Ophthalmic Knowledge and Beliefs Among Women With Diabetes

Araxi Pasagian-Macaulay, Charles E. Basch, Patricia Zybert, Judith Wylie-Rosett

Research output: Contribution to journalArticlepeer-review

32 Scopus citations


Many patients with diabetes do not obtain the recommended annual dilated eye exam that is necessary for early detection of diabetic retinopathy. In this study, 150 suburban, low-income women with diabetes were interviewed using a structured telephone questionnaire that included subscales of ophthalmic knowledge and beliefs regarding barriers, benefits, concerns, and self-efficacy related to receiving recommended ophthalmic screening. The data revealed significant gaps in knowledge about diabetes-related eye complications. More than half of the subjects did not know that eye complications may be asymptomatic and that there are ways to lower the risk of eye problems. Over three quarters did not mention having drops put in their eyes as part of an eye exam, one fifth did not know what type of health provider should perform an eye exam, and 17% did not know that annual eye exams were recommended. Subjects were concerned about eye complications associated with diabetes, were aware of the benefits of eye exams, and reported high levels of self- efficacy for receiving an annual eye exam.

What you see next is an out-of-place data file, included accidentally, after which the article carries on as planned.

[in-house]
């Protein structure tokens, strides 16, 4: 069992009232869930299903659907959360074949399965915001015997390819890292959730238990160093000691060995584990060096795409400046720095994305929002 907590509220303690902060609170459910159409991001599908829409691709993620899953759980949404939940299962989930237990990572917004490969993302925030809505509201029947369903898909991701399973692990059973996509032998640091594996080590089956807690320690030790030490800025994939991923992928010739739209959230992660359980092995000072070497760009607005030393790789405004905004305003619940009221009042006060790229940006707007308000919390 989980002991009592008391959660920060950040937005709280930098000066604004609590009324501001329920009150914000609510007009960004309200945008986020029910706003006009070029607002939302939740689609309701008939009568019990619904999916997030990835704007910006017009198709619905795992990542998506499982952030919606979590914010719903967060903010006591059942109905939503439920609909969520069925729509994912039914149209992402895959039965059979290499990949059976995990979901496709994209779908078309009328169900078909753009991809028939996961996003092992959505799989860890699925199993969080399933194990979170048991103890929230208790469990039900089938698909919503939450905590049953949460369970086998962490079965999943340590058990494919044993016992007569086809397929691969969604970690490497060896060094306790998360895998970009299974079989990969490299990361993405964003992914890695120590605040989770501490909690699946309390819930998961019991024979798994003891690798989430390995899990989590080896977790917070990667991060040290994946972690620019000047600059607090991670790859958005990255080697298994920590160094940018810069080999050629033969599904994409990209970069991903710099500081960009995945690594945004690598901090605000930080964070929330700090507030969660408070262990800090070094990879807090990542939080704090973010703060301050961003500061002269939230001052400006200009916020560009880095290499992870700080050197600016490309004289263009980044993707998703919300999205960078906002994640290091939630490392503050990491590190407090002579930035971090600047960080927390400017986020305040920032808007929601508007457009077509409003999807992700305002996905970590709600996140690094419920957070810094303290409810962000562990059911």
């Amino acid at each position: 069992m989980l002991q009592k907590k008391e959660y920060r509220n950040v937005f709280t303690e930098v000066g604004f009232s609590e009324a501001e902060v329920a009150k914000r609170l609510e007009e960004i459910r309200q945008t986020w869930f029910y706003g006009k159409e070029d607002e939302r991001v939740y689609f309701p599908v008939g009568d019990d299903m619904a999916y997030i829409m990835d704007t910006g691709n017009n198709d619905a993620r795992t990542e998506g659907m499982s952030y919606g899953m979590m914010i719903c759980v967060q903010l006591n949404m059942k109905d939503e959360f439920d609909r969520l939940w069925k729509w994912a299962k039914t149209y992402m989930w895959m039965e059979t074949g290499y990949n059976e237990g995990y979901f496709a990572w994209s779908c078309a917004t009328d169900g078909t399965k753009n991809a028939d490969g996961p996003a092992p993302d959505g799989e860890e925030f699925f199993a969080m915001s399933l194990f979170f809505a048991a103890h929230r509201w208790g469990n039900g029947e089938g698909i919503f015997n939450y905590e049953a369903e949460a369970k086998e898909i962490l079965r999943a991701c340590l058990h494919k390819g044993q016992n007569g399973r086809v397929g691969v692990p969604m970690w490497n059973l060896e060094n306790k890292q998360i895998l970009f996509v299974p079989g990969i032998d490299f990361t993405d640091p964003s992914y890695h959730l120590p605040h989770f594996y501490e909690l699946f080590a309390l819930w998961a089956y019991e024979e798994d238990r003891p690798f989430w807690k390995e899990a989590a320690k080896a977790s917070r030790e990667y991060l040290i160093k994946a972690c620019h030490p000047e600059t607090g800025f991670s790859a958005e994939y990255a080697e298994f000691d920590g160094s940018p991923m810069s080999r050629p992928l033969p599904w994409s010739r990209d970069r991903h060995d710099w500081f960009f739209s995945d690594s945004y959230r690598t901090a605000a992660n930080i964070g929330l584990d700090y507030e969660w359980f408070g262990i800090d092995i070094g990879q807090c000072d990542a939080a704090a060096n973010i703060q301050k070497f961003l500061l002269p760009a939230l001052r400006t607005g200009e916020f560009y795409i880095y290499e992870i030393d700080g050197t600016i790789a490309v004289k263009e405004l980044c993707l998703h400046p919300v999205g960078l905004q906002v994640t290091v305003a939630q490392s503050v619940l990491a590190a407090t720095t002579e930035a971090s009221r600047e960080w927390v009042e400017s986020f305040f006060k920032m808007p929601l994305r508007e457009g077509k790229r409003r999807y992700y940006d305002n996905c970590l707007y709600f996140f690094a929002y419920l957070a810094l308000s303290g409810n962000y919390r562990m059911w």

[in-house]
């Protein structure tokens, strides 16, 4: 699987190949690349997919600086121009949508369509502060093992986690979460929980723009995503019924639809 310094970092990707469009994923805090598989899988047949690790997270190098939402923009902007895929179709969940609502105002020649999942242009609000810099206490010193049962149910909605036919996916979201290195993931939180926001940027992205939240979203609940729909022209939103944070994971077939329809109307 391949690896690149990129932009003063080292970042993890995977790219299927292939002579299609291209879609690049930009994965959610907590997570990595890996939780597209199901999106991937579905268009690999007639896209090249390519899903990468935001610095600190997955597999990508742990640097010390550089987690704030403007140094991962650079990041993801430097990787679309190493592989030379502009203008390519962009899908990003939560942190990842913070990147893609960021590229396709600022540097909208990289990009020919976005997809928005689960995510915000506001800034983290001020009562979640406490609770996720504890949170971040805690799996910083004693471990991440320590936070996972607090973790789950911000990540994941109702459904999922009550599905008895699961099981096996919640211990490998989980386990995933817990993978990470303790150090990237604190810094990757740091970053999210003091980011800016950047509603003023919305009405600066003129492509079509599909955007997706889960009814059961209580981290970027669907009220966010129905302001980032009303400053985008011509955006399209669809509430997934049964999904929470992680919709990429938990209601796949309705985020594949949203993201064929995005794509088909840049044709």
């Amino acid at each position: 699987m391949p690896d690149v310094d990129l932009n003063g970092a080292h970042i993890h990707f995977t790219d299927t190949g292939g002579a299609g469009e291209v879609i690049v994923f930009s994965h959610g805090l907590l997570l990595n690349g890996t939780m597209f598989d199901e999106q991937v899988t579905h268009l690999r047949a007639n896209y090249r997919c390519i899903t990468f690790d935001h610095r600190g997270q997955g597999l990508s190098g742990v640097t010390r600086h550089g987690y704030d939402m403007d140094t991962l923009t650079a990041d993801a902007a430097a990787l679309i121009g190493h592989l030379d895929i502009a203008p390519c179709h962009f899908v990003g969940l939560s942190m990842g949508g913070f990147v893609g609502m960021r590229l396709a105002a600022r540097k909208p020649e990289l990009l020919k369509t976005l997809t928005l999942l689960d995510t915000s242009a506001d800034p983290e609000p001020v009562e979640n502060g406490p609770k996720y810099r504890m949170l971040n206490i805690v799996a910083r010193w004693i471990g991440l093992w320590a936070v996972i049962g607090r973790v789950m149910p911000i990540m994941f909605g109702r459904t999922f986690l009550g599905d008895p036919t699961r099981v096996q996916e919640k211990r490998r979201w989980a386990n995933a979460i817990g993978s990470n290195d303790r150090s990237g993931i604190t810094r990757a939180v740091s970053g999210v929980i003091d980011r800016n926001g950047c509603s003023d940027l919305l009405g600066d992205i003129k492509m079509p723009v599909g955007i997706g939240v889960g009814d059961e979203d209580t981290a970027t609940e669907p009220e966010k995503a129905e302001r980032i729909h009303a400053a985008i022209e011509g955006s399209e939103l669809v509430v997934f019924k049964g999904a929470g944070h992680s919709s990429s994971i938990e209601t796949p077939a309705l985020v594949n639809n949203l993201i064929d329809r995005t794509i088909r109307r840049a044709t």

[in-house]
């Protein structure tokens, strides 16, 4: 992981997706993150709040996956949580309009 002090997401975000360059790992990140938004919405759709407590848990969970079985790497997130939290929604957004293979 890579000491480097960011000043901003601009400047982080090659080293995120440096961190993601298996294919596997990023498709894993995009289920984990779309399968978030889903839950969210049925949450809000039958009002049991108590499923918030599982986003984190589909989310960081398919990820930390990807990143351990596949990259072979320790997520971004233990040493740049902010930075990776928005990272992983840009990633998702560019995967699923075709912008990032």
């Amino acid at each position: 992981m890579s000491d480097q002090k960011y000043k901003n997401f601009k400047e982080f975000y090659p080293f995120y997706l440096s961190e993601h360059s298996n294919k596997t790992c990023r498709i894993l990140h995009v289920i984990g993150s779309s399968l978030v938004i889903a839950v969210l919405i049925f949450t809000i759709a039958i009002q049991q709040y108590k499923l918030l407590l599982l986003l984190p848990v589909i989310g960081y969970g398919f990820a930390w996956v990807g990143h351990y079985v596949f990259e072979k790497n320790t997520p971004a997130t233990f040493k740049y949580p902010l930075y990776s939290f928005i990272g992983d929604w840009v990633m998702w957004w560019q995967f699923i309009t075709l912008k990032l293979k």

Original languageEnglish (US)
Pages (from-to)433-437
Number of pages5
JournalThe Diabetes Educator
Issue number4
StatePublished - Aug 1997

ASJC Scopus subject areas

  • Endocrinology, Diabetes and Metabolism
  • Health Professions (miscellaneous)


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